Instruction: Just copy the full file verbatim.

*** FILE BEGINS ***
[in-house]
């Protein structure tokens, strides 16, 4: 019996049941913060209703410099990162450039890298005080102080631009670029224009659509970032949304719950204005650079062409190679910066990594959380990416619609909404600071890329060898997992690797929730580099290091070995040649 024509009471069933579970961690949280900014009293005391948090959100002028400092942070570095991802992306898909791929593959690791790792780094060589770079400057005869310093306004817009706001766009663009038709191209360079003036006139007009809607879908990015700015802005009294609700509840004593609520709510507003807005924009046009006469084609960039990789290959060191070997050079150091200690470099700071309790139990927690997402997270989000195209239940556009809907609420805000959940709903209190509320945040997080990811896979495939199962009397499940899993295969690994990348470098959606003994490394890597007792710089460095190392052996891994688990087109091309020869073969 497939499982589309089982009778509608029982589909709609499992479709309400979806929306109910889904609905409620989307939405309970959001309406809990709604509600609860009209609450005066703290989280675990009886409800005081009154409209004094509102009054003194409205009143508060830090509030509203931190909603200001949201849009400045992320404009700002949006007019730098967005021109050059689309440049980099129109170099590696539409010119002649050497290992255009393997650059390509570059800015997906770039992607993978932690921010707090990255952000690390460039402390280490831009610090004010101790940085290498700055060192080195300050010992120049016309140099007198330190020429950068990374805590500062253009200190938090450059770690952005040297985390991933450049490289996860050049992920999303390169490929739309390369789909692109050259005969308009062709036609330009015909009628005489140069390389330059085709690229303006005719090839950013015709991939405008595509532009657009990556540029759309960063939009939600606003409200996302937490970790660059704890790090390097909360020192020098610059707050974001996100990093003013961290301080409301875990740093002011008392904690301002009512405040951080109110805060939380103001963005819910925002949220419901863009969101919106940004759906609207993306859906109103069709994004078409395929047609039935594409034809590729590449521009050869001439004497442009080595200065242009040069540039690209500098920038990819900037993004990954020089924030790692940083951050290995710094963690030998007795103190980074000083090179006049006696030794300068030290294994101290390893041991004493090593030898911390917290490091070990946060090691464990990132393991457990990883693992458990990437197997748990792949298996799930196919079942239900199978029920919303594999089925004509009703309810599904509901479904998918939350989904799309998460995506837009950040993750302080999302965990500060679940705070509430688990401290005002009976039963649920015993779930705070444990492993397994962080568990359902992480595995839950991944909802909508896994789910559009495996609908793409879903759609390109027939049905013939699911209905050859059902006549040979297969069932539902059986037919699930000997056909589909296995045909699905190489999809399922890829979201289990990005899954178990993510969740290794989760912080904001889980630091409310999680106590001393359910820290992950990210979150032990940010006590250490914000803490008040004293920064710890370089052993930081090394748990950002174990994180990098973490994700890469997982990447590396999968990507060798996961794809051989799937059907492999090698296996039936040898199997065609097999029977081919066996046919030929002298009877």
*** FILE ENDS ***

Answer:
[in-house]
């Protein structure tokens, strides 16, 4: 019996049941913060209703410099990162450039890298005080102080631009670029224009659509970032949304719950204005650079062409190679910066990594959380990416619609909404600071890329060898997992690797929730580099290091070995040649 024509009471069933579970961690949280900014009293005391948090959100002028400092942070570095991802992306898909791929593959690791790792780094060589770079400057005869310093306004817009706001766009663009038709191209360079003036006139007009809607879908990015700015802005009294609700509840004593609520709510507003807005924009046009006469084609960039990789290959060191070997050079150091200690470099700071309790139990927690997402997270989000195209239940556009809907609420805000959940709903209190509320945040997080990811896979495939199962009397499940899993295969690994990348470098959606003994490394890597007792710089460095190392052996891994688990087109091309020869073969 497939499982589309089982009778509608029982589909709609499992479709309400979806929306109910889904609905409620989307939405309970959001309406809990709604509600609860009209609450005066703290989280675990009886409800005081009154409209004094509102009054003194409205009143508060830090509030509203931190909603200001949201849009400045992320404009700002949006007019730098967005021109050059689309440049980099129109170099590696539409010119002649050497290992255009393997650059390509570059800015997906770039992607993978932690921010707090990255952000690390460039402390280490831009610090004010101790940085290498700055060192080195300050010992120049016309140099007198330190020429950068990374805590500062253009200190938090450059770690952005040297985390991933450049490289996860050049992920999303390169490929739309390369789909692109050259005969308009062709036609330009015909009628005489140069390389330059085709690229303006005719090839950013015709991939405008595509532009657009990556540029759309960063939009939600606003409200996302937490970790660059704890790090390097909360020192020098610059707050974001996100990093003013961290301080409301875990740093002011008392904690301002009512405040951080109110805060939380103001963005819910925002949220419901863009969101919106940004759906609207993306859906109103069709994004078409395929047609039935594409034809590729590449521009050869001439004497442009080595200065242009040069540039690209500098920038990819900037993004990954020089924030790692940083951050290995710094963690030998007795103190980074000083090179006049006696030794300068030290294994101290390893041991004493090593030898911390917290490091070990946060090691464990990132393991457990990883693992458990990437197997748990792949298996799930196919079942239900199978029920919303594999089925004509009703309810599904509901479904998918939350989904799309998460995506837009950040993750302080999302965990500060679940705070509430688990401290005002009976039963649920015993779930705070444990492993397994962080568990359902992480595995839950991944909802909508896994789910559009495996609908793409879903759609390109027939049905013939699911209905050859059902006549040979297969069932539902059986037919699930000997056909589909296995045909699905190489999809399922890829979201289990990005899954178990993510969740290794989760912080904001889980630091409310999680106590001393359910820290992950990210979150032990940010006590250490914000803490008040004293920064710890370089052993930081090394748990950002174990994180990098973490994700890469997982990447590396999968990507060798996961794809051989799937059907492999090698296996039936040898199997065609097999029977081919066996046919030929002298009877």